LAKE BUENA VISTA—Transitioning a child from pediatric to adult care can be a sensitive process fraught with anxiety, and there is fairly little guidance on how to do it well, panelists said here at the Pediatric Hospital Medicine (PHM) 2022 annual meeting.
But doctors are drawing on their experience and the available literature to deliver suggestions so physicians can make better decisions on whether, when, and how to make these transitions.
“It is a messy and complex process,” said Rachel Peterson, MD, assistant professor of clinical medicine at Indiana University in Bloomington, Ind. “And so I think keeping that in mind and having grace both with our patients and their families—but also the systems in which we work—is really important.”
More and more patients in the transitional age range of 18 to 21, and more adult patients, are being cared for in children’s hospitals, she said, although it varies by different diseases. Patients with hematologic malignancies tend to do better when cared for according to pediatric protocols and may stay in pediatric beds longer. Children with cystic fibrosis might be more likely to be transferred to adult care—in part because cystic fibrosis centers for excellence have financial incentives to do so, Dr. Peterson said.
Whether a patient should receive care in the pediatric or adult setting can often fall into a gray area. Dr. Peterson once had a 23-year-old in her care who had a history of severe combined immunodeficiency and multiple infections and feeding problems as a child, with delayed growth and development and chronic hypoxic respiratory failure. His adult weight was only 75 pounds. The man lived with his mother but had decision-making capacity.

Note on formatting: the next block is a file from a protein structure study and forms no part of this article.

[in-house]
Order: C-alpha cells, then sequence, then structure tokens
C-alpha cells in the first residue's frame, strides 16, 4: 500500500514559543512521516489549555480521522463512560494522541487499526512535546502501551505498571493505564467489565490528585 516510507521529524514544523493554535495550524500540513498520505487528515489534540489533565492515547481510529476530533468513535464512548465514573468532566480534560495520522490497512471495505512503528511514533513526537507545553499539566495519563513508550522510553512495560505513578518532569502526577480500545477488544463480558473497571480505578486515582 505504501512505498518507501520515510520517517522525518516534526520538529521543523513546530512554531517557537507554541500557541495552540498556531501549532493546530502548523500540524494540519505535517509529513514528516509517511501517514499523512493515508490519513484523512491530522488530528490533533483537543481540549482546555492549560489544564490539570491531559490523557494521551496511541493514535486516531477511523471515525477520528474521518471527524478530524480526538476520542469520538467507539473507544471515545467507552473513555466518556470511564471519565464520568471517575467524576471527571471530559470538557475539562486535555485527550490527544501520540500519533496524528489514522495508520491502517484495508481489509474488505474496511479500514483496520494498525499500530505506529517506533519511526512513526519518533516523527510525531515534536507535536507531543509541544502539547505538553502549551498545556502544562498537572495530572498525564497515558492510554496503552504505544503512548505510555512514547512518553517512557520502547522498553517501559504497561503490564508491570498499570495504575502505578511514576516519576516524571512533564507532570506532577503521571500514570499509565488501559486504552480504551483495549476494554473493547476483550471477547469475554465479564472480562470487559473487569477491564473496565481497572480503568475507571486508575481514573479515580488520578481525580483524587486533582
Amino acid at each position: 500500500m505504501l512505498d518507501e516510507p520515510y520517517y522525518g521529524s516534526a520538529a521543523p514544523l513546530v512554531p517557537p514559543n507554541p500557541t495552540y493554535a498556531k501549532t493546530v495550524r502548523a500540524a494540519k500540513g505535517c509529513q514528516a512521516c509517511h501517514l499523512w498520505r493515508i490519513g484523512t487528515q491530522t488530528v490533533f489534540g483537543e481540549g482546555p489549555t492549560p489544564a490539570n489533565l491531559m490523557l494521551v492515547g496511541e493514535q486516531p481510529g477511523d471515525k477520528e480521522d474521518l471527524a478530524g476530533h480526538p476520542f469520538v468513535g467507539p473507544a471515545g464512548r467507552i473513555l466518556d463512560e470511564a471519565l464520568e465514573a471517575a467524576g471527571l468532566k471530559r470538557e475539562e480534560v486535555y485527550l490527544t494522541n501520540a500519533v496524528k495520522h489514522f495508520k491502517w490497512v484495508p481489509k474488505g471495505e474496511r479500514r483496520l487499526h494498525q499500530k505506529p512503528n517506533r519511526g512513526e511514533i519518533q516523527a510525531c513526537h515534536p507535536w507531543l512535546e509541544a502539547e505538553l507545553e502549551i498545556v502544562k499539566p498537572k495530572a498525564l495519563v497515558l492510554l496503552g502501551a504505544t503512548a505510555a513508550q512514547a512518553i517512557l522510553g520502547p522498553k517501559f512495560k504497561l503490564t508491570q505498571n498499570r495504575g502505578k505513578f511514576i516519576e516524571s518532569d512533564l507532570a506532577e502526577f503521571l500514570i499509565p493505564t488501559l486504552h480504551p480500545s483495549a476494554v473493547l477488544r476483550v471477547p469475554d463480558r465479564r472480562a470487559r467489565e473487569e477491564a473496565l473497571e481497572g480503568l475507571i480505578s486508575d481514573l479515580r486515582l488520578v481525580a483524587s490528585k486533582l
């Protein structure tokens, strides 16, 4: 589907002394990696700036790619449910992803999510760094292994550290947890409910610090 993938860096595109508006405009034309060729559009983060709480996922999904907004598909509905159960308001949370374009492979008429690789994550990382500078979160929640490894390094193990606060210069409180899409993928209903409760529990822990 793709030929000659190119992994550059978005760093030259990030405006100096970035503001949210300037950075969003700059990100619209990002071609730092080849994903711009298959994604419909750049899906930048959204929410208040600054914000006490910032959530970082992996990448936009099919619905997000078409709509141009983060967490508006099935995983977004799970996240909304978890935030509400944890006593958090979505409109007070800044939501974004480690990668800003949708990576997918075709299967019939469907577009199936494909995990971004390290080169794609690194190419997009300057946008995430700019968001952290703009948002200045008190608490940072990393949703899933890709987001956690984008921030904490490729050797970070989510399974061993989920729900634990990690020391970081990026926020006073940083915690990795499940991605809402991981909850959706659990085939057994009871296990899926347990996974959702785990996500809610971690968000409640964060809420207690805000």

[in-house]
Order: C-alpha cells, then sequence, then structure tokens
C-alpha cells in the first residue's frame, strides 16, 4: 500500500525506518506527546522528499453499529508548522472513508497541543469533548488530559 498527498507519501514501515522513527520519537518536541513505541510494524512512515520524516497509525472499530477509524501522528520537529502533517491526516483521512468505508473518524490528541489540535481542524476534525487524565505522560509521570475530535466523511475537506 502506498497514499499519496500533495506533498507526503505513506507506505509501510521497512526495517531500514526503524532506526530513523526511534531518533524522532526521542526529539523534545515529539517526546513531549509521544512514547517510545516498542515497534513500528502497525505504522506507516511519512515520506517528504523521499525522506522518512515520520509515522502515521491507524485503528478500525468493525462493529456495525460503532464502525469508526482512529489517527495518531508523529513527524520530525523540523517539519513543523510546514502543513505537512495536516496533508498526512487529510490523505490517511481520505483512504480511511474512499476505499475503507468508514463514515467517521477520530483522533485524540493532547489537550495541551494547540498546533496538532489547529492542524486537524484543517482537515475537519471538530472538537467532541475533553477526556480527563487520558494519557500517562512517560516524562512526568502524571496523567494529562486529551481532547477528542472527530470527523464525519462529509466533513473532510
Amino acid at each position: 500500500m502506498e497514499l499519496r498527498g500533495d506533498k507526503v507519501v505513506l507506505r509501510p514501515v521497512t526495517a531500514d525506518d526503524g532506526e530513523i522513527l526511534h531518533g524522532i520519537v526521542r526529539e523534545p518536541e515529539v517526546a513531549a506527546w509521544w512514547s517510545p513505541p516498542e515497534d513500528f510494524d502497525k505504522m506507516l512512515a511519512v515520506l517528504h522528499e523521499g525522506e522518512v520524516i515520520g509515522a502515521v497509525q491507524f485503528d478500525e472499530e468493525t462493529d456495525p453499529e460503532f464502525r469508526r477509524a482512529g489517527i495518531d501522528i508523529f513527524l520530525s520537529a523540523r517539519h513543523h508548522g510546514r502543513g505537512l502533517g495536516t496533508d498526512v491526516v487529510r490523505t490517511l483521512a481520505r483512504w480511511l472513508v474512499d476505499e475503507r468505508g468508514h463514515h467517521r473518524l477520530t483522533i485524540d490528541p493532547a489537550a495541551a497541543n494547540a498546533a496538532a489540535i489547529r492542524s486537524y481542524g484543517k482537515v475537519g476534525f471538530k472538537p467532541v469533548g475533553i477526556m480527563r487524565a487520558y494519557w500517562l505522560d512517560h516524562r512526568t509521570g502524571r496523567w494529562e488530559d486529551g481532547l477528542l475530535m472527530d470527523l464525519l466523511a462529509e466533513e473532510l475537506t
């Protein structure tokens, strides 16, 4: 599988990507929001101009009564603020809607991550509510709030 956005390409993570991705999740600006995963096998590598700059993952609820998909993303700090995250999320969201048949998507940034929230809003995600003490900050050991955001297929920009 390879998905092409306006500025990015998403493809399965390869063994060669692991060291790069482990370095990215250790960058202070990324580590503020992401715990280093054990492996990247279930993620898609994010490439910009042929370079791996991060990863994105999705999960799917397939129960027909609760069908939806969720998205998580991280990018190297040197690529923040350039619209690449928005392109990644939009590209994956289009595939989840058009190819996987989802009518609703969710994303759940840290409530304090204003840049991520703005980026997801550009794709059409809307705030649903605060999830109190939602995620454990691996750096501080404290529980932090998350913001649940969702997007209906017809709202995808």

Pediatrics began to feel less comfortable providing care for the patient because of his growing adult medical issues. But the hospitalist team at a nearby hospital was unsure it could provide safe care in the adult setting because of his small size.
“Inpatient transition guidance is lacking,” Dr. Peterson said. Only 38% of children’s hospitals have transition policies, Dr. Peterson said. This survey also found that relatively few hospitals have leaders dedicated to overseeing the process.1 This leaves physicians at the majority of hospitals to figure it out on their own as situations arise. These decisions typically are determined by the institutional culture around the care of adults, the involvement of the stakeholders, knowledge of any gaps in care, and an understanding of the guidelines or policies at an institution, if they exist.
Despite this general lack of in-house policies, some guidance is available, said Harrison Luttrell, MD, a resident in pediatrics at Indiana University in Indianapolis. Got Transition, (GotTransition.org) a federally funded project intended to help pediatric-to-adult transitions, outlines six elements of the process2:
- Policy/guide—develop, discuss, and share the policy/guide that describes the approach to the transition, assembled using input from children and their parents or caregivers, with the education of staff.
- Tracking and monitoring—to identify transition-aged patients and regularly assess the progress of the transition.
- Readiness—transition planning, with a regularly updated plan of care, preparing patients and families for the transition.
- Planning—develop the transition plan with a medical summary.
- Transfer of care—this should include a final readiness assessment and care plan with transition goals.